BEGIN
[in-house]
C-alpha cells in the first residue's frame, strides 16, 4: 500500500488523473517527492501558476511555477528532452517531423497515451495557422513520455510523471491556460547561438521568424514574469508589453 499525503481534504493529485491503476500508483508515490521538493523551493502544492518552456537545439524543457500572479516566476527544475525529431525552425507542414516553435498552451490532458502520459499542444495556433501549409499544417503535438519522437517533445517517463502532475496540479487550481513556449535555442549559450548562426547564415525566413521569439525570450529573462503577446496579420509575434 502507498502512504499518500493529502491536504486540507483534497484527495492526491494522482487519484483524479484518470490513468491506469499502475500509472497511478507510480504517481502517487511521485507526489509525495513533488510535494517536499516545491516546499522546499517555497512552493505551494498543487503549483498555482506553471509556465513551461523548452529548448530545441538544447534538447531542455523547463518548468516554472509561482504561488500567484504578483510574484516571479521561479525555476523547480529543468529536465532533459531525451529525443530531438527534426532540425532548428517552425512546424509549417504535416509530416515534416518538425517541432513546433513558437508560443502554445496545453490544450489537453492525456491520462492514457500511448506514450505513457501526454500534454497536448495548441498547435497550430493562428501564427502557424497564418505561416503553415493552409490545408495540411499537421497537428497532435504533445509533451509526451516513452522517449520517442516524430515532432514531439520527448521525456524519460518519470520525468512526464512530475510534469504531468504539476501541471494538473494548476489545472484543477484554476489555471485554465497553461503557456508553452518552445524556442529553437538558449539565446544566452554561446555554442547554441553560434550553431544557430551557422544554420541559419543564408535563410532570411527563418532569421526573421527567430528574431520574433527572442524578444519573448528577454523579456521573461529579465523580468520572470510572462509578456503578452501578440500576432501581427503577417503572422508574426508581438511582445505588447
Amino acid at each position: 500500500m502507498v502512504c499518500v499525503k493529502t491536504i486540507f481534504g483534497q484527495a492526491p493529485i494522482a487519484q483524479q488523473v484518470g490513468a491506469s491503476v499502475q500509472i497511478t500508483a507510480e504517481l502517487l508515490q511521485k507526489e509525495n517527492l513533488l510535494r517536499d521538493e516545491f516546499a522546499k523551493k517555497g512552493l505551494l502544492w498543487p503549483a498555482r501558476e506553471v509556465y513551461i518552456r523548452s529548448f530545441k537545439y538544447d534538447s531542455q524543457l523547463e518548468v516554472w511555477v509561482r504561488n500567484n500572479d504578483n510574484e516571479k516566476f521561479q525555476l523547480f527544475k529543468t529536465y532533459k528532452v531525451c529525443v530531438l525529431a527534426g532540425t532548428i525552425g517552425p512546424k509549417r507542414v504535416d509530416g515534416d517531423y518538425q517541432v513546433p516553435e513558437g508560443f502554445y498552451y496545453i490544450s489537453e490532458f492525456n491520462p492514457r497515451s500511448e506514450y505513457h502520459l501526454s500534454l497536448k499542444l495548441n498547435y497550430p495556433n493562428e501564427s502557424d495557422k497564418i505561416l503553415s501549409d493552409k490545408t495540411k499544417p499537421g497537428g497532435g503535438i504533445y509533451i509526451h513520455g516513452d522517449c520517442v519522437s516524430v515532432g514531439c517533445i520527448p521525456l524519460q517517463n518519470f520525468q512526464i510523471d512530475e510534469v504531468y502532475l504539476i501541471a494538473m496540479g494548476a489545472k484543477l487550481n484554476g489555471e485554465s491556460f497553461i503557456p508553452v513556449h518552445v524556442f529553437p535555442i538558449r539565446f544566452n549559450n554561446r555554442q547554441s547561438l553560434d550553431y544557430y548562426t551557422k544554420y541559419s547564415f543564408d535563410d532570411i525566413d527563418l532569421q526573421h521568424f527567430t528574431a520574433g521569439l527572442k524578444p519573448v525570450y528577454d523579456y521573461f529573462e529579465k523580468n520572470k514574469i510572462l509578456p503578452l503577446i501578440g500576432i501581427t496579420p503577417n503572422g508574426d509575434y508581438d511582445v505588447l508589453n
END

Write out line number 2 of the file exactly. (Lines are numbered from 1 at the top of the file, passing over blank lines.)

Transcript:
C-alpha cells in the first residue's frame, strides 16, 4: 500500500488523473517527492501558476511555477528532452517531423497515451495557422513520455510523471491556460547561438521568424514574469508589453 499525503481534504493529485491503476500508483508515490521538493523551493502544492518552456537545439524543457500572479516566476527544475525529431525552425507542414516553435498552451490532458502520459499542444495556433501549409499544417503535438519522437517533445517517463502532475496540479487550481513556449535555442549559450548562426547564415525566413521569439525570450529573462503577446496579420509575434 502507498502512504499518500493529502491536504486540507483534497484527495492526491494522482487519484483524479484518470490513468491506469499502475500509472497511478507510480504517481502517487511521485507526489509525495513533488510535494517536499516545491516546499522546499517555497512552493505551494498543487503549483498555482506553471509556465513551461523548452529548448530545441538544447534538447531542455523547463518548468516554472509561482504561488500567484504578483510574484516571479521561479525555476523547480529543468529536465532533459531525451529525443530531438527534426532540425532548428517552425512546424509549417504535416509530416515534416518538425517541432513546433513558437508560443502554445496545453490544450489537453492525456491520462492514457500511448506514450505513457501526454500534454497536448495548441498547435497550430493562428501564427502557424497564418505561416503553415493552409490545408495540411499537421497537428497532435504533445509533451509526451516513452522517449520517442516524430515532432514531439520527448521525456524519460518519470520525468512526464512530475510534469504531468504539476501541471494538473494548476489545472484543477484554476489555471485554465497553461503557456508553452518552445524556442529553437538558449539565446544566452554561446555554442547554441553560434550553431544557430551557422544554420541559419543564408535563410532570411527563418532569421526573421527567430528574431520574433527572442524578444519573448528577454523579456521573461529579465523580468520572470510572462509578456503578452501578440500576432501581427503577417503572422508574426508581438511582445505588447